Newsletter – The People’s Plan For Transformation

| Newsletter

Today is Earth Day and thousands are marching “for science” across the country and around the world. The demands are to promote evidence-based science and defend public support for scientific research. There are specific concerns about the Trump administration’s rejection of climate science while the climate crisis is advancing rapidly, and also its roll back of regulations and programs that protect the health and safety of communities.

Victoria Herrmann of the Arctic Institute describes on The Real News how scientific research is being removed from government websites and necessary government climate programs are losing their funding at the same time polar air and water temperatures are rising at twice the normal rate. Fortunately, climate scientists and activists archived much of this research earlier this year so that it is still available.

1asanThe March for Science connects numerous issues. Hundreds of Indigenous scientists urge the inclusion of Indigenous science and the voices of Indigenous communities as we move towards positive solutions to the climate crisis because they have centuries of experience in caring for the Earth. Drug policy advocates are marching to call for greater attention to and investment into research on drugs and evidence-based drug policies rather than criminalization and incarceration. And perhaps the most ambitious protest was led by the Autonomous Space Agency Network, a global collective that held its action in space.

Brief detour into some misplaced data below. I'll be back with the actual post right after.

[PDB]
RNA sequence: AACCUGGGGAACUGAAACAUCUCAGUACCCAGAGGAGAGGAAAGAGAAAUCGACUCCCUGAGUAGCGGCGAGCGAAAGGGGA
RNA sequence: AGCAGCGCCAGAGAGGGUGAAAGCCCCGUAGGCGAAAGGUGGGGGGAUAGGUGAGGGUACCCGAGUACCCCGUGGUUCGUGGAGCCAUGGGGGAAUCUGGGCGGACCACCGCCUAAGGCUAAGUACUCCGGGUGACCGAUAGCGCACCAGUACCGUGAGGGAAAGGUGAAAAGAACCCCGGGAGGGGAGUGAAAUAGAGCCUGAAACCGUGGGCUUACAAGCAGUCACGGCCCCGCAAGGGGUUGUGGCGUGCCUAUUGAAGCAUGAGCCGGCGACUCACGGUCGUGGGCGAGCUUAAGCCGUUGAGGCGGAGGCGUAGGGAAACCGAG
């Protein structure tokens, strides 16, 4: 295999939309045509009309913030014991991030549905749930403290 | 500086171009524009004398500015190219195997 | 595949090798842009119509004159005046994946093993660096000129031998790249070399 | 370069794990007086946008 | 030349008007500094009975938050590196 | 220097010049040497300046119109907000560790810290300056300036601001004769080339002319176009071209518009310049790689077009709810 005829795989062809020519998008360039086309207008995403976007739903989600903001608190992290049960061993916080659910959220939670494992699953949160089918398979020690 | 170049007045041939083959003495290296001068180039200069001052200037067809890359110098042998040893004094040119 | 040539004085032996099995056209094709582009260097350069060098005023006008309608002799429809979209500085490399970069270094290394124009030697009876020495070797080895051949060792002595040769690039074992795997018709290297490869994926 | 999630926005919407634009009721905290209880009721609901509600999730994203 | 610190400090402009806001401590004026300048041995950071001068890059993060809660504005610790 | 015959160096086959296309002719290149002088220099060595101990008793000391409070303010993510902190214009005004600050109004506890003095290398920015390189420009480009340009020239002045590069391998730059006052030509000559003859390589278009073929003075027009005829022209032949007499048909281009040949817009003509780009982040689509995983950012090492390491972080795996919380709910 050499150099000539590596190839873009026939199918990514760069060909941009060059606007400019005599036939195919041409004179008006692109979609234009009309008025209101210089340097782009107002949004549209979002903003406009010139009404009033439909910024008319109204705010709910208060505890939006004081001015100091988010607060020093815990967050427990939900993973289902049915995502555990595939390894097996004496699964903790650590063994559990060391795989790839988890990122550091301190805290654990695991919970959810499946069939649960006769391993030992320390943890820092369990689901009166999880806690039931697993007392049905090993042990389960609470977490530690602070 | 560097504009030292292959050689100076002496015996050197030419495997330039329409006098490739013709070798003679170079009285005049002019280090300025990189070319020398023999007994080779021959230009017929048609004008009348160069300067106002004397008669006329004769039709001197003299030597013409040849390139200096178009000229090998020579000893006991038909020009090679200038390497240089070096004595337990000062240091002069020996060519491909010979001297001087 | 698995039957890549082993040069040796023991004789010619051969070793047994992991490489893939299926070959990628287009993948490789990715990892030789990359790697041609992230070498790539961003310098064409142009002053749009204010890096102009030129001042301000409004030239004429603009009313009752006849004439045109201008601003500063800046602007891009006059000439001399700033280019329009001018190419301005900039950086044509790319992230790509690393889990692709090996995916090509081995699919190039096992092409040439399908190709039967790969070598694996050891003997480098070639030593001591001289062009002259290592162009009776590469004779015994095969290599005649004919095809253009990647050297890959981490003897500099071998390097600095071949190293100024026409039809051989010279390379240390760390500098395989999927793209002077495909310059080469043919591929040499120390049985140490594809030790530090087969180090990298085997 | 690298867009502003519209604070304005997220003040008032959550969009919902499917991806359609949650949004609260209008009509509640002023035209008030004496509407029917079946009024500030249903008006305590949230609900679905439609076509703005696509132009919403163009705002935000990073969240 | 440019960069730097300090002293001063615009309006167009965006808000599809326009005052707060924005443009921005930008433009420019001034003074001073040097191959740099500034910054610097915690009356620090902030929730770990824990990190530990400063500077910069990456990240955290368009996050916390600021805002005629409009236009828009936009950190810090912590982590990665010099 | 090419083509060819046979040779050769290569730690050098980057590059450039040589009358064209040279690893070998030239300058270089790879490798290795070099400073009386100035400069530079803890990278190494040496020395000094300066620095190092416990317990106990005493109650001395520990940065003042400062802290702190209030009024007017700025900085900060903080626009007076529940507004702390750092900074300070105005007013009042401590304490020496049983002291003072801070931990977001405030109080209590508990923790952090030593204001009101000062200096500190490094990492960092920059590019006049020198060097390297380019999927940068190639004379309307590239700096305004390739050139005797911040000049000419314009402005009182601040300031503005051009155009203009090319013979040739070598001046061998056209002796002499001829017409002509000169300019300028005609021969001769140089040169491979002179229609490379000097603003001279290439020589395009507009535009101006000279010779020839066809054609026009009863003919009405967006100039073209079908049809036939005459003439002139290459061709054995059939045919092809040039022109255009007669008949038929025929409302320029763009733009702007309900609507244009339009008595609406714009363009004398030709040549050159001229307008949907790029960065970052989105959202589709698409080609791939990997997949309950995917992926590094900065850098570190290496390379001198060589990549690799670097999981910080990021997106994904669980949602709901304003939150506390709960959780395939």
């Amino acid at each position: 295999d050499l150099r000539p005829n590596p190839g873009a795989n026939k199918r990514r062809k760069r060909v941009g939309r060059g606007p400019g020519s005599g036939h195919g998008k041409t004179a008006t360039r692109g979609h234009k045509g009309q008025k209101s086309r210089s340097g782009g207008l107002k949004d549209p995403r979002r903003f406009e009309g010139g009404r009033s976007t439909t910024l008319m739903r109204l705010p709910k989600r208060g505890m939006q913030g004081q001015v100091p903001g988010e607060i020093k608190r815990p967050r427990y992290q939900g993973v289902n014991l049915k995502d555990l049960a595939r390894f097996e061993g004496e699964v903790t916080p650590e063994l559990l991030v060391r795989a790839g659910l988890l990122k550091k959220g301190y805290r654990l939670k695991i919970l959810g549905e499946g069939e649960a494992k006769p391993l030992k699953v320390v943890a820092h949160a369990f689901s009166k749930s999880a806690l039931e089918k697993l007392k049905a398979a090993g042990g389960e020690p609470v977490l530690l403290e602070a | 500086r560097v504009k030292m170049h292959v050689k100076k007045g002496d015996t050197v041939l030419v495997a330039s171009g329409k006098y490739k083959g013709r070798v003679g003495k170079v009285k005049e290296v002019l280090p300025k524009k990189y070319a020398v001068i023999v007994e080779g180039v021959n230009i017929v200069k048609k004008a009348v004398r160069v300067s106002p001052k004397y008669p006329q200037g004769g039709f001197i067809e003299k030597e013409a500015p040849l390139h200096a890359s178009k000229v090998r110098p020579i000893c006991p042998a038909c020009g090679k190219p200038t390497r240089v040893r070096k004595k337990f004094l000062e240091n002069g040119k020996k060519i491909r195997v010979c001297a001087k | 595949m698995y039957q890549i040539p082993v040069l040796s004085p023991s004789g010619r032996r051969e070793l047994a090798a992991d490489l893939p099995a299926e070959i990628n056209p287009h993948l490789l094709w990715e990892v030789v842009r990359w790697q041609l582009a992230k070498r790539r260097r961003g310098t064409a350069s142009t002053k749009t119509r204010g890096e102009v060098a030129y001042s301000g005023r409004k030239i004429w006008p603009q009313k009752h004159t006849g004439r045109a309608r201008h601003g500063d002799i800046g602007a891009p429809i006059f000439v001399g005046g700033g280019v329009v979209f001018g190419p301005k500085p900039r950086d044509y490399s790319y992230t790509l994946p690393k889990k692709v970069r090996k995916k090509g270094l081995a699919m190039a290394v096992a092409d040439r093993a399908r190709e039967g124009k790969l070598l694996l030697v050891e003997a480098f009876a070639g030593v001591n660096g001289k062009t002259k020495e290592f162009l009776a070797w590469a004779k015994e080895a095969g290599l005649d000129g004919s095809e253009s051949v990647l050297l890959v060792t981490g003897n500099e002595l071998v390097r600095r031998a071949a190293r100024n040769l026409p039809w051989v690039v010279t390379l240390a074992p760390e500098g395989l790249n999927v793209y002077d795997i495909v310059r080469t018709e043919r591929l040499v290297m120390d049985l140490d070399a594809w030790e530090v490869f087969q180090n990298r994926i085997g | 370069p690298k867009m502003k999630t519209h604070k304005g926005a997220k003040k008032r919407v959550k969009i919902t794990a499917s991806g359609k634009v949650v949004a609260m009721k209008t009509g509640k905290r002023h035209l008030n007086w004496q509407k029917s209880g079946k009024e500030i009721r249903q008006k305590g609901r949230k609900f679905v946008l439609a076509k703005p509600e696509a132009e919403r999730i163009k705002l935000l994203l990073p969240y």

“Storm the Heavens”

In the face of multiple crises and kleptocratic governments that refuse to take appropriate actions, movements are rising in the United States and around the world. This is reminiscent of the uprising in the 1960s and 1970s when social movements were active on a number of fronts of struggle from civil rights to women’s rights to war to the environment, poverty and more.

Dahr Jamail recently interviewed members of the Weather Underground about the similarities between then and now and  asked what people should do today. Bill Ayers recommended:

“The challenge is to dive in where you are, whatever your issue, location, or talent, and then to reframe every issue, and connect the issues to one another,” he said. “War and warming, work and Black lives, human rights and environment. When the upheaval is upon us we must be prepared to find one another, link up, and storm the heavens.”

George Lakey of Waging Nonviolence urges activists to be bold and understand that our task is to shift the political culture so that our belief in justice and peace becomes the dominant narrative. This fits in with tasks of the movement as defined by Bill Moyer’s Movement Action Map, which he started writing in the 1970s, to develop national consensus on issues and to mobilize around them.